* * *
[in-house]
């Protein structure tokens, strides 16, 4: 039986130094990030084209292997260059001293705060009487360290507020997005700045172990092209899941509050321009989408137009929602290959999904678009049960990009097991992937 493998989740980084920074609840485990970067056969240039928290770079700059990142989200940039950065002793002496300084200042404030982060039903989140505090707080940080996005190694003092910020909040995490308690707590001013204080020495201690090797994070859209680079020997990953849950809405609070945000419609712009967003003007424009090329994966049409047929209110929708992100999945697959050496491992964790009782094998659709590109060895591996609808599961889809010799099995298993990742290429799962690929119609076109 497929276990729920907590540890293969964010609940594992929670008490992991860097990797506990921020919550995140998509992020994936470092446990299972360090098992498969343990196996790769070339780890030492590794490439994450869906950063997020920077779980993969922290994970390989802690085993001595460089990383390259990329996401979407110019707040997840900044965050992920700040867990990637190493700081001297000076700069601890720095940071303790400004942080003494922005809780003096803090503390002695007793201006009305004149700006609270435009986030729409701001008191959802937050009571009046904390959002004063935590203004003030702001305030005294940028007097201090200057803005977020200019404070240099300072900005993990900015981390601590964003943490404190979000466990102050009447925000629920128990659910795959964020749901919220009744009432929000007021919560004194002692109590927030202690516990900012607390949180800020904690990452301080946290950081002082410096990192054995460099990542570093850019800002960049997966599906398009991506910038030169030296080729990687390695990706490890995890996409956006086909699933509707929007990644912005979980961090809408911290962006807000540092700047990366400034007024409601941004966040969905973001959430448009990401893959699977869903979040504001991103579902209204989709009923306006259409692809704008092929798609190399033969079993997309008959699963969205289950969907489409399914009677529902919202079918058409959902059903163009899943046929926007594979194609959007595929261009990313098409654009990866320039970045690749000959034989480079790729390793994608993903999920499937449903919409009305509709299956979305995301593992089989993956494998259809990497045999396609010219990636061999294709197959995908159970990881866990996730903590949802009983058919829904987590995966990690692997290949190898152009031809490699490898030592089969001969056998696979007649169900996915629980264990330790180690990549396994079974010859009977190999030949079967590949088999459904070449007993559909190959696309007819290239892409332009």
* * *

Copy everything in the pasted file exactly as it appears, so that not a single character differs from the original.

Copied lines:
[in-house]
């Protein structure tokens, strides 16, 4: 039986130094990030084209292997260059001293705060009487360290507020997005700045172990092209899941509050321009989408137009929602290959999904678009049960990009097991992937 493998989740980084920074609840485990970067056969240039928290770079700059990142989200940039950065002793002496300084200042404030982060039903989140505090707080940080996005190694003092910020909040995490308690707590001013204080020495201690090797994070859209680079020997990953849950809405609070945000419609712009967003003007424009090329994966049409047929209110929708992100999945697959050496491992964790009782094998659709590109060895591996609808599961889809010799099995298993990742290429799962690929119609076109 497929276990729920907590540890293969964010609940594992929670008490992991860097990797506990921020919550995140998509992020994936470092446990299972360090098992498969343990196996790769070339780890030492590794490439994450869906950063997020920077779980993969922290994970390989802690085993001595460089990383390259990329996401979407110019707040997840900044965050992920700040867990990637190493700081001297000076700069601890720095940071303790400004942080003494922005809780003096803090503390002695007793201006009305004149700006609270435009986030729409701001008191959802937050009571009046904390959002004063935590203004003030702001305030005294940028007097201090200057803005977020200019404070240099300072900005993990900015981390601590964003943490404190979000466990102050009447925000629920128990659910795959964020749901919220009744009432929000007021919560004194002692109590927030202690516990900012607390949180800020904690990452301080946290950081002082410096990192054995460099990542570093850019800002960049997966599906398009991506910038030169030296080729990687390695990706490890995890996409956006086909699933509707929007990644912005979980961090809408911290962006807000540092700047990366400034007024409601941004966040969905973001959430448009990401893959699977869903979040504001991103579902209204989709009923306006259409692809704008092929798609190399033969079993997309008959699963969205289950969907489409399914009677529902919202079918058409959902059903163009899943046929926007594979194609959007595929261009990313098409654009990866320039970045690749000959034989480079790729390793994608993903999920499937449903919409009305509709299956979305995301593992089989993956494998259809990497045999396609010219990636061999294709197959995908159970990881866990996730903590949802009983058919829904987590995966990690692997290949190898152009031809490699490898030592089969001969056998696979007649169900996915629980264990330790180690990549396994079974010859009977190999030949079967590949088999459904070449007993559909190959696309007819290239892409332009």